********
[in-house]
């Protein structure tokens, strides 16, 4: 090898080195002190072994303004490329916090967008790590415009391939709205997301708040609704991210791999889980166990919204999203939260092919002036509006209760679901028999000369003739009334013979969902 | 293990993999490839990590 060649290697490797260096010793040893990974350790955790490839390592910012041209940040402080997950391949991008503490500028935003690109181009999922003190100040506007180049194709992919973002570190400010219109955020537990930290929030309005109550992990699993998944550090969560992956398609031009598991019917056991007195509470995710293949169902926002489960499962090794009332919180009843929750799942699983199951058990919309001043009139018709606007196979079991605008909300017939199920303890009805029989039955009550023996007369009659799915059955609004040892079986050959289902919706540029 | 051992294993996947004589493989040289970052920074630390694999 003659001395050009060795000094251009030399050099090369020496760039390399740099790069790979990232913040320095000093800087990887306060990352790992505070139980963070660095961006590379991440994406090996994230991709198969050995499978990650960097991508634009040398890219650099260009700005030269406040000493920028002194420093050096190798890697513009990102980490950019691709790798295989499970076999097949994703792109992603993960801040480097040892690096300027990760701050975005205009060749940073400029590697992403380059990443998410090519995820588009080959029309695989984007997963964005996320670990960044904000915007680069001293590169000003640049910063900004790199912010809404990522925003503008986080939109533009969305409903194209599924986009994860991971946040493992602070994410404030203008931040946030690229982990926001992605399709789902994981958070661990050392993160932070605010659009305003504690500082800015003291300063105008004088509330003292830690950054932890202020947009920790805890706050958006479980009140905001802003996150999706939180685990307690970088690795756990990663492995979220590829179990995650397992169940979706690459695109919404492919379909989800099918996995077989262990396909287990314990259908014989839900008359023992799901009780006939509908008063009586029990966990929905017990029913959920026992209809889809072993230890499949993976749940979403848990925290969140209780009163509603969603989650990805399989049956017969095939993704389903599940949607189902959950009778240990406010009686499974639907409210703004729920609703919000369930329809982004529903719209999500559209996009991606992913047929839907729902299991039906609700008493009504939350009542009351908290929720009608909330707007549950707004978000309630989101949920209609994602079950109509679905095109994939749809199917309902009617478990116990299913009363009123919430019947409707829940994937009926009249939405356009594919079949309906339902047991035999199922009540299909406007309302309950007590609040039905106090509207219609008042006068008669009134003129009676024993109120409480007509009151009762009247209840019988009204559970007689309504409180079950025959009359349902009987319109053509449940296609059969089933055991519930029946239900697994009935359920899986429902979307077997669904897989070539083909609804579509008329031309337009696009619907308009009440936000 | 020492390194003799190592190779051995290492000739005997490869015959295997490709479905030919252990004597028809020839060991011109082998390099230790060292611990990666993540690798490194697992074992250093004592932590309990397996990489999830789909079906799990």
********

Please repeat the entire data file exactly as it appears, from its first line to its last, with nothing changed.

[in-house]
């Protein structure tokens, strides 16, 4: 090898080195002190072994303004490329916090967008790590415009391939709205997301708040609704991210791999889980166990919204999203939260092919002036509006209760679901028999000369003739009334013979969902 | 293990993999490839990590 060649290697490797260096010793040893990974350790955790490839390592910012041209940040402080997950391949991008503490500028935003690109181009999922003190100040506007180049194709992919973002570190400010219109955020537990930290929030309005109550992990699993998944550090969560992956398609031009598991019917056991007195509470995710293949169902926002489960499962090794009332919180009843929750799942699983199951058990919309001043009139018709606007196979079991605008909300017939199920303890009805029989039955009550023996007369009659799915059955609004040892079986050959289902919706540029 | 051992294993996947004589493989040289970052920074630390694999 003659001395050009060795000094251009030399050099090369020496760039390399740099790069790979990232913040320095000093800087990887306060990352790992505070139980963070660095961006590379991440994406090996994230991709198969050995499978990650960097991508634009040398890219650099260009700005030269406040000493920028002194420093050096190798890697513009990102980490950019691709790798295989499970076999097949994703792109992603993960801040480097040892690096300027990760701050975005205009060749940073400029590697992403380059990443998410090519995820588009080959029309695989984007997963964005996320670990960044904000915007680069001293590169000003640049910063900004790199912010809404990522925003503008986080939109533009969305409903194209599924986009994860991971946040493992602070994410404030203008931040946030690229982990926001992605399709789902994981958070661990050392993160932070605010659009305003504690500082800015003291300063105008004088509330003292830690950054932890202020947009920790805890706050958006479980009140905001802003996150999706939180685990307690970088690795756990990663492995979220590829179990995650397992169940979706690459695109919404492919379909989800099918996995077989262990396909287990314990259908014989839900008359023992799901009780006939509908008063009586029990966990929905017990029913959920026992209809889809072993230890499949993976749940979403848990925290969140209780009163509603969603989650990805399989049956017969095939993704389903599940949607189902959950009778240990406010009686499974639907409210703004729920609703919000369930329809982004529903719209999500559209996009991606992913047929839907729902299991039906609700008493009504939350009542009351908290929720009608909330707007549950707004978000309630989101949920209609994602079950109509679905095109994939749809199917309902009617478990116990299913009363009123919430019947409707829940994937009926009249939405356009594919079949309906339902047991035999199922009540299909406007309302309950007590609040039905106090509207219609008042006068008669009134003129009676024993109120409480007509009151009762009247209840019988009204559970007689309504409180079950025959009359349902009987319109053509449940296609059969089933055991519930029946239900697994009935359920899986429902979307077997669904897989070539083909609804579509008329031309337009696009619907308009009440936000 | 020492390194003799190592190779051995290492000739005997490869015959295997490709479905030919252990004597028809020839060991011109082998390099230790060292611990990666993540690798490194697992074992250093004592932590309990397996990489999830789909079906799990």